Diabetic foot ulcers (DFUs) refer to slow-healing wounds that commonly occur on the feet. Health experts may use a number of different classification systems to help determine the stage and severity of the ulcer.

DFUs are a potential complication of diabetes. Prolonged high blood sugar levels can damage blood vessels and nerves, which can affect wound healing and lead to ulcers.

To help with the treatment and management of a DFU, health professionals can use a classification and scoring system. These refer to guidelines that can help to facilitate communication, treatment, and outcomes of the wound.

This article discusses the different classification systems that doctors may use to determine the severity and management of DFUs.

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DFUs are open wounds that commonly occur in the weight-bearing areas of the feet, such as the ball of the foot, heel, and tips of bent toes. Damage to blood vessels and nerves can lead to poor circulation and a loss of sensation in the feet. Nerve damage may mean that a person does not notice any injuries to their feet and therefore does not treat them. Due to poor blood flow, their body is less capable of healing and clearing infections.

Evidence suggests that approximately 5% of people living with diabetes will develop a foot ulcer. They are often responsible for more hospital admissions than other diabetic complications. It is vital to receive treatment for DFUs, as neglecting them can result in serious infections that may lead to necrosis — the death of body tissue — and gangrene. A 2021 study highlights that complications from diabetes are a leading cause of lower extremity amputation.

Learn more about diabetes and amputation.

Some guidelines may use the following stages to describe a DFU:

  • Stage 1: normal foot with no risk factors
  • Stage 2: high risk foot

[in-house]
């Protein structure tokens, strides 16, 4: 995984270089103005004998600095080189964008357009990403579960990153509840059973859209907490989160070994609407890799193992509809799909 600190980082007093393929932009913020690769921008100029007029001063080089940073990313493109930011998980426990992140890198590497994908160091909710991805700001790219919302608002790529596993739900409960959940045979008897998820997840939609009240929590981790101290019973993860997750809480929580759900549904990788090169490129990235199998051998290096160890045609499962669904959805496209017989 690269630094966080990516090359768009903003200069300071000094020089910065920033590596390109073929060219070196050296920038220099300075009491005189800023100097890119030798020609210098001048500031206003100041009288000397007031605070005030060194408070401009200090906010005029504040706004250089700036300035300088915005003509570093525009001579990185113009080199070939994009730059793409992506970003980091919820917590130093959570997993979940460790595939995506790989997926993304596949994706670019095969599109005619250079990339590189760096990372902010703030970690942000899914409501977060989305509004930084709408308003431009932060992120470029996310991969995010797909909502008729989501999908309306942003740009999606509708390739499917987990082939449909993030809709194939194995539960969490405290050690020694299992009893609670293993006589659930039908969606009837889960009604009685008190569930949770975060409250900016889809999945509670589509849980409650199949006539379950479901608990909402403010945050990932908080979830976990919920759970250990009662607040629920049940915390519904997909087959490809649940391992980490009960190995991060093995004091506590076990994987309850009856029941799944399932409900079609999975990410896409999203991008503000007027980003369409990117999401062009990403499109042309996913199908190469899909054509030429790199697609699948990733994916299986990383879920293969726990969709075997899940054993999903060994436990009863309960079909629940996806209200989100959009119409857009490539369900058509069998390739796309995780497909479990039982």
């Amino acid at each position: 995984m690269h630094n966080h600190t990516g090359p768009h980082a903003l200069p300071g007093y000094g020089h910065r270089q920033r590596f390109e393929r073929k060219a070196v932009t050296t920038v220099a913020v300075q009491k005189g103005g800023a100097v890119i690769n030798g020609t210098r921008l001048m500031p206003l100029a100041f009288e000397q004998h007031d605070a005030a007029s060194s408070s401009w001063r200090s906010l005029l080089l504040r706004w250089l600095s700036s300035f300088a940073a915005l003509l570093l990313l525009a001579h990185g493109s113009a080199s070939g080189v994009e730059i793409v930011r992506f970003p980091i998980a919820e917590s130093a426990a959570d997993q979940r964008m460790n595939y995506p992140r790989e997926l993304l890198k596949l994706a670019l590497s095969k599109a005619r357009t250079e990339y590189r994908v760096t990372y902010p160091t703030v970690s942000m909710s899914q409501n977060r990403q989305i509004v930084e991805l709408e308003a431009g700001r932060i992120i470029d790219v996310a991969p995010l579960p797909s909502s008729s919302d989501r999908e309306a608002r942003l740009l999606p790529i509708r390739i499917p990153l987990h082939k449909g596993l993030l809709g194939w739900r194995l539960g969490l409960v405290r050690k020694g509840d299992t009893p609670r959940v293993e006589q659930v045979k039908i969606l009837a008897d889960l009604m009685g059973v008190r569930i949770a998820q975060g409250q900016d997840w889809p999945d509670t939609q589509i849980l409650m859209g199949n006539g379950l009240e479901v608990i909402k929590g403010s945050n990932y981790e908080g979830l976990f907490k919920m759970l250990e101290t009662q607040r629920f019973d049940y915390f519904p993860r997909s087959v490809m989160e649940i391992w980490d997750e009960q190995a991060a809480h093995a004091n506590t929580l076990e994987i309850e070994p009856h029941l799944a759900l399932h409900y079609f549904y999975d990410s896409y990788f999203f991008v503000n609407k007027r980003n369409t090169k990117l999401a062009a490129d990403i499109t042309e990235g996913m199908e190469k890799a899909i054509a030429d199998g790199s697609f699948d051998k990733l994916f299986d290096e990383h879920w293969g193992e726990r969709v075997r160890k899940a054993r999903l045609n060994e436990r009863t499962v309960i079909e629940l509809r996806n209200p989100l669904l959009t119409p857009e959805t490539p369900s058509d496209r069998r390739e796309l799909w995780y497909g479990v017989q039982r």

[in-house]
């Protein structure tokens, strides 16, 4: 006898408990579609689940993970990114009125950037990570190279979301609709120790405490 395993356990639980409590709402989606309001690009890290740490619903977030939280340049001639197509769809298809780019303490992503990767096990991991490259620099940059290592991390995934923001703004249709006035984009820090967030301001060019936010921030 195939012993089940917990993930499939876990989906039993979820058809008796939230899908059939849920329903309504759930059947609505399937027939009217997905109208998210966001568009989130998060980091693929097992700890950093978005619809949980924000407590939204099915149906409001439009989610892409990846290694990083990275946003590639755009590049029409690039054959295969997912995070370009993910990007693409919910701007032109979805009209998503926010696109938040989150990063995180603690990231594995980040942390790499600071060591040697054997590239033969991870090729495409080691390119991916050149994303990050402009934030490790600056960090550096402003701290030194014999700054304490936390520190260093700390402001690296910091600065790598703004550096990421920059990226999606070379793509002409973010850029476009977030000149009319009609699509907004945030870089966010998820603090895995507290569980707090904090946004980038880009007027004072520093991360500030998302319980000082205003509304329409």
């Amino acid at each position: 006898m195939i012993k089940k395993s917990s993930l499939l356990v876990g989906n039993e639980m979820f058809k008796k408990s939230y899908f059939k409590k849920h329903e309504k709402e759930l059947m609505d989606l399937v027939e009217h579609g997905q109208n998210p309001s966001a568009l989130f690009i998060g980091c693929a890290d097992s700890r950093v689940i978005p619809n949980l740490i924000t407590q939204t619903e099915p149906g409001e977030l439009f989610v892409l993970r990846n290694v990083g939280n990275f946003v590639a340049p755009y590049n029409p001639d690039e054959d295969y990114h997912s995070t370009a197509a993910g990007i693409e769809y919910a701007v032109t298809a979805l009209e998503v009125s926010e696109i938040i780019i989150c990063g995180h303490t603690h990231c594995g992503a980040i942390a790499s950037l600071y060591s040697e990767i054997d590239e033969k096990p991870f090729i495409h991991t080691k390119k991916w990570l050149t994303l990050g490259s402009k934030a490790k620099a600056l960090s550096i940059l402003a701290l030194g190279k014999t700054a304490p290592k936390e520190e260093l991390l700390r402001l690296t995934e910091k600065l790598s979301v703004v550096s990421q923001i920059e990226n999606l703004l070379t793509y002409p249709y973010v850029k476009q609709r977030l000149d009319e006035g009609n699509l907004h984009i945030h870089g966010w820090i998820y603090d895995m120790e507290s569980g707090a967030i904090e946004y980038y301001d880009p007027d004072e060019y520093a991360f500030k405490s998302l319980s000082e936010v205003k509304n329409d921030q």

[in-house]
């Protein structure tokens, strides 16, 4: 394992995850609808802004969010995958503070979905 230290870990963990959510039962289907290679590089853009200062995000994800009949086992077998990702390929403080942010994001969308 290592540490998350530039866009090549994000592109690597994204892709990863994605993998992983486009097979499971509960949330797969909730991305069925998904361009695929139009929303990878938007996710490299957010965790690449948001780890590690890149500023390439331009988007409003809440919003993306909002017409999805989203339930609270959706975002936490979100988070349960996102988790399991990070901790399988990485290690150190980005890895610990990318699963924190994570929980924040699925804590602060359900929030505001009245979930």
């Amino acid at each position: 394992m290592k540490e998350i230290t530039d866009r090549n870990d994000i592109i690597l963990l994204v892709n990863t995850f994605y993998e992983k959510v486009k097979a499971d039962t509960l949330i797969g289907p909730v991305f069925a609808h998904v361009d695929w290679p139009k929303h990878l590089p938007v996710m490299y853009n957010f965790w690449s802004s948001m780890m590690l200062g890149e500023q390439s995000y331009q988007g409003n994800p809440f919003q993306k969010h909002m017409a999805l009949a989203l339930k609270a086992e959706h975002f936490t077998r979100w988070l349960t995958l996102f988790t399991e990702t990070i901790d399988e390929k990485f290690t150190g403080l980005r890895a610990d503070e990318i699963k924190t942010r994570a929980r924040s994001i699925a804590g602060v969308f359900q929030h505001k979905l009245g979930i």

• Stage 3: ulcerated foot
  • Stage 4: cellulitic foot
  • Stage 5: necrotic foot
  • Stage 6: foot that cannot be rescued

To help manage DFUs and prevent adverse outcomes, doctors use classification and scoring systems to help guide treatment. These refer to descriptive tools that can help group individuals and determine the risk of further complications.

Health experts most commonly use the Wagner’s classification system. Other common classification systems include:

  • University of Texas classification system
  • Wound, Ischemia, and Foot Infection (WIFI) classification system
  • Site, Ischemia, Neuropathy, Bacterial Infection, Area, and Depth (SINBAD) classification system
  • International Working Group on the Diabetic Foot/Infectious Diseases Society of America (IWGDF/IDSA) classification system

Wagner’s classification system can help determine the severity of a DFU by using six different grades. It focuses on the depth of ulcer penetration, the extent of tissue necrosis, and the presence of osteomyelitis, which is infection and inflammation of the bone.

It uses a 0–5 scale for the analysis of ulcers as well as an accurate treatment option. The grades of Warner’s classification system are:

  • Grade 0: no open lesions
  • Grade 1: superficial ulcers
  • Grade 2: deeper ulcer that penetrates through the skin and ligaments
  • Grade 3: deeper ulcer with osteomyelitis or abscess
  • Grade 4: gangrene of the forefoot
  • Grade 5: gangrene of the entire foot

The University of Texas classification system focuses on the depth of the ulcer, the presence of infection, and the presence of signs of ischemia. It uses grades 0–3 to signify the severity of the ulcer. Each of these grades has four stages.

The grades of this classification system are: